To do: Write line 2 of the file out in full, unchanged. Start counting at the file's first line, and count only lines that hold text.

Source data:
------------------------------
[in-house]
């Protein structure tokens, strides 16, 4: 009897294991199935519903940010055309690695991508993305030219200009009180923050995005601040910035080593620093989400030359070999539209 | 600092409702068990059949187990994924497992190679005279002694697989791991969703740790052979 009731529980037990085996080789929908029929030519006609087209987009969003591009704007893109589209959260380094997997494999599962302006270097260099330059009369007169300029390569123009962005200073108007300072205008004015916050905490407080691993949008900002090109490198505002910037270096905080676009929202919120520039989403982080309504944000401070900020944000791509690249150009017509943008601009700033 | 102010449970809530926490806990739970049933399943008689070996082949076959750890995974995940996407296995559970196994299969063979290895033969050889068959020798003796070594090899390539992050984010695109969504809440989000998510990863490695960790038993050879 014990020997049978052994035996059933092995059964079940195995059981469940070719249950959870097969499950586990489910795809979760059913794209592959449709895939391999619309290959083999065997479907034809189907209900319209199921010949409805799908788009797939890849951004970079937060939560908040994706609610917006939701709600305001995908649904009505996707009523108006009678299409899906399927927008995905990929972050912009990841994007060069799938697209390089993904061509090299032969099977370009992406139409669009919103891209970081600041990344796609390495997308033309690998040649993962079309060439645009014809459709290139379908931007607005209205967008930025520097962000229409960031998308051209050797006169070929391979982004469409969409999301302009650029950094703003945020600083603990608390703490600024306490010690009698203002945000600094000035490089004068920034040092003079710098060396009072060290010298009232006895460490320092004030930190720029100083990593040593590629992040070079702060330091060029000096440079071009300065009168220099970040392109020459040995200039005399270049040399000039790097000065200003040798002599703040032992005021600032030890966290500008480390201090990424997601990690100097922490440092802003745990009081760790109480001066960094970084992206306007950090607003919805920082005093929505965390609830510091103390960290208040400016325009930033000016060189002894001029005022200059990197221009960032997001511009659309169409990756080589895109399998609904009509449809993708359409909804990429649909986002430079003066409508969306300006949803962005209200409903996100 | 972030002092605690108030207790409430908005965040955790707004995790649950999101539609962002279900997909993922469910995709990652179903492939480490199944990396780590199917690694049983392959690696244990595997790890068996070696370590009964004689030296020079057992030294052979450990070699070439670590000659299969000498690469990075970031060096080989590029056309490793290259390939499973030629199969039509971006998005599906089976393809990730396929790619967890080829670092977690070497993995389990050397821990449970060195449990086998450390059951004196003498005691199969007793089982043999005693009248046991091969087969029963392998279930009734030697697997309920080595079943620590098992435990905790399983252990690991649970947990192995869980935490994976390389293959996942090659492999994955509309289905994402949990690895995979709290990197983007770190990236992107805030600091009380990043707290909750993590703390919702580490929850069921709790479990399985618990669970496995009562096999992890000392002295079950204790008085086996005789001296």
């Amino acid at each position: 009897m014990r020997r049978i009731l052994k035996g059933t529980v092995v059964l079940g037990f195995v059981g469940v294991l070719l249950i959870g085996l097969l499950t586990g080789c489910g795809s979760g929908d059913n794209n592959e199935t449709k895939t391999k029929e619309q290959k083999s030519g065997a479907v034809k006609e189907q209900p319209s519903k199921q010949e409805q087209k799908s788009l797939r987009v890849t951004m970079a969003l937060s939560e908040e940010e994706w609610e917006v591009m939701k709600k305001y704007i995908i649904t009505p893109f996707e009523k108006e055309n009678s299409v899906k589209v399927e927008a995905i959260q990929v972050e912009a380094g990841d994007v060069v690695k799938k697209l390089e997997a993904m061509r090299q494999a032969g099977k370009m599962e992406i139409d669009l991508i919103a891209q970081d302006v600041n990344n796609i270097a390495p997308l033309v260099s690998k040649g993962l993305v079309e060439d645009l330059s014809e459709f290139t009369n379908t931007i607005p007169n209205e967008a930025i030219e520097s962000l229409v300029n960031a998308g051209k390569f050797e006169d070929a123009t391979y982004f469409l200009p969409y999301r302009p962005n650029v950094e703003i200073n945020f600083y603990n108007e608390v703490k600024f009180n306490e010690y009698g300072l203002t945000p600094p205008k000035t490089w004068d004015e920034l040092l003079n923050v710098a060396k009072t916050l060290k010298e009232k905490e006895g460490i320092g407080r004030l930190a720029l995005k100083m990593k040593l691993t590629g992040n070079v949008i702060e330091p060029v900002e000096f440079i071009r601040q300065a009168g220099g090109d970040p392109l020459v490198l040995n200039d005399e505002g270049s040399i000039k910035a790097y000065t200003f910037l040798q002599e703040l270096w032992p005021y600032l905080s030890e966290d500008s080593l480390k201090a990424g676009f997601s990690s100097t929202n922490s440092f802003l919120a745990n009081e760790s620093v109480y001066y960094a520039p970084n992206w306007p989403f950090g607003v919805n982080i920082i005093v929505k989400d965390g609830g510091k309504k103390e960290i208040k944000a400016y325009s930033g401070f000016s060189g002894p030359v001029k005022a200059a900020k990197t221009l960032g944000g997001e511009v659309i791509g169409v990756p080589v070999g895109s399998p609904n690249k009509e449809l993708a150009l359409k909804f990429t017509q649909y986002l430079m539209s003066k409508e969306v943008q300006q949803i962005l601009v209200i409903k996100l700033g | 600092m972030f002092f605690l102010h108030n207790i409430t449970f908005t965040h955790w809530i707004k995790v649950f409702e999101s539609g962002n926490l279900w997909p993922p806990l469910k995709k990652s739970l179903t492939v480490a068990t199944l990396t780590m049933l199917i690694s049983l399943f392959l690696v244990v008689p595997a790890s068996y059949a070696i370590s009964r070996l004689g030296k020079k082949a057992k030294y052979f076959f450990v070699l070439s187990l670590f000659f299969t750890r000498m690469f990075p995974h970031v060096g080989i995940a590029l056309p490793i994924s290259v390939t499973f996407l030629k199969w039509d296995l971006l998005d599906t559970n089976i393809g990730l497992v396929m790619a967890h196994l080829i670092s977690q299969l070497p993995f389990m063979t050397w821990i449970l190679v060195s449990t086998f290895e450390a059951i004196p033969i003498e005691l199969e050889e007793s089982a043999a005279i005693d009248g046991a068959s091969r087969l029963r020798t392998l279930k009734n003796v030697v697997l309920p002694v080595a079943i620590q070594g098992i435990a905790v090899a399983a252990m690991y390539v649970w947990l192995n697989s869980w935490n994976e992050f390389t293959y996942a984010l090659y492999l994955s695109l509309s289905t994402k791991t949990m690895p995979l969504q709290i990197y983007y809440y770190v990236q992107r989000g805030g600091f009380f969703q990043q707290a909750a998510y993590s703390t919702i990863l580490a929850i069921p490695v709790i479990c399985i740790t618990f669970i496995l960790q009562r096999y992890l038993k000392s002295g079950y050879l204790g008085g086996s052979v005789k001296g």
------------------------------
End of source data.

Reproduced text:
């Protein structure tokens, strides 16, 4: 009897294991199935519903940010055309690695991508993305030219200009009180923050995005601040910035080593620093989400030359070999539209 | 600092409702068990059949187990994924497992190679005279002694697989791991969703740790052979 009731529980037990085996080789929908029929030519006609087209987009969003591009704007893109589209959260380094997997494999599962302006270097260099330059009369007169300029390569123009962005200073108007300072205008004015916050905490407080691993949008900002090109490198505002910037270096905080676009929202919120520039989403982080309504944000401070900020944000791509690249150009017509943008601009700033 | 102010449970809530926490806990739970049933399943008689070996082949076959750890995974995940996407296995559970196994299969063979290895033969050889068959020798003796070594090899390539992050984010695109969504809440989000998510990863490695960790038993050879 014990020997049978052994035996059933092995059964079940195995059981469940070719249950959870097969499950586990489910795809979760059913794209592959449709895939391999619309290959083999065997479907034809189907209900319209199921010949409805799908788009797939890849951004970079937060939560908040994706609610917006939701709600305001995908649904009505996707009523108006009678299409899906399927927008995905990929972050912009990841994007060069799938697209390089993904061509090299032969099977370009992406139409669009919103891209970081600041990344796609390495997308033309690998040649993962079309060439645009014809459709290139379908931007607005209205967008930025520097962000229409960031998308051209050797006169070929391979982004469409969409999301302009650029950094703003945020600083603990608390703490600024306490010690009698203002945000600094000035490089004068920034040092003079710098060396009072060290010298009232006895460490320092004030930190720029100083990593040593590629992040070079702060330091060029000096440079071009300065009168220099970040392109020459040995200039005399270049040399000039790097000065200003040798002599703040032992005021600032030890966290500008480390201090990424997601990690100097922490440092802003745990009081760790109480001066960094970084992206306007950090607003919805920082005093929505965390609830510091103390960290208040400016325009930033000016060189002894001029005022200059990197221009960032997001511009659309169409990756080589895109399998609904009509449809993708359409909804990429649909986002430079003066409508969306300006949803962005209200409903996100 | 972030002092605690108030207790409430908005965040955790707004995790649950999101539609962002279900997909993922469910995709990652179903492939480490199944990396780590199917690694049983392959690696244990595997790890068996070696370590009964004689030296020079057992030294052979450990070699070439670590000659299969000498690469990075970031060096080989590029056309490793290259390939499973030629199969039509971006998005599906089976393809990730396929790619967890080829670092977690070497993995389990050397821990449970060195449990086998450390059951004196003498005691199969007793089982043999005693009248046991091969087969029963392998279930009734030697697997309920080595079943620590098992435990905790399983252990690991649970947990192995869980935490994976390389293959996942090659492999994955509309289905994402949990690895995979709290990197983007770190990236992107805030600091009380990043707290909750993590703390919702580490929850069921709790479990399985618990669970496995009562096999992890000392002295079950204790008085086996005789001296």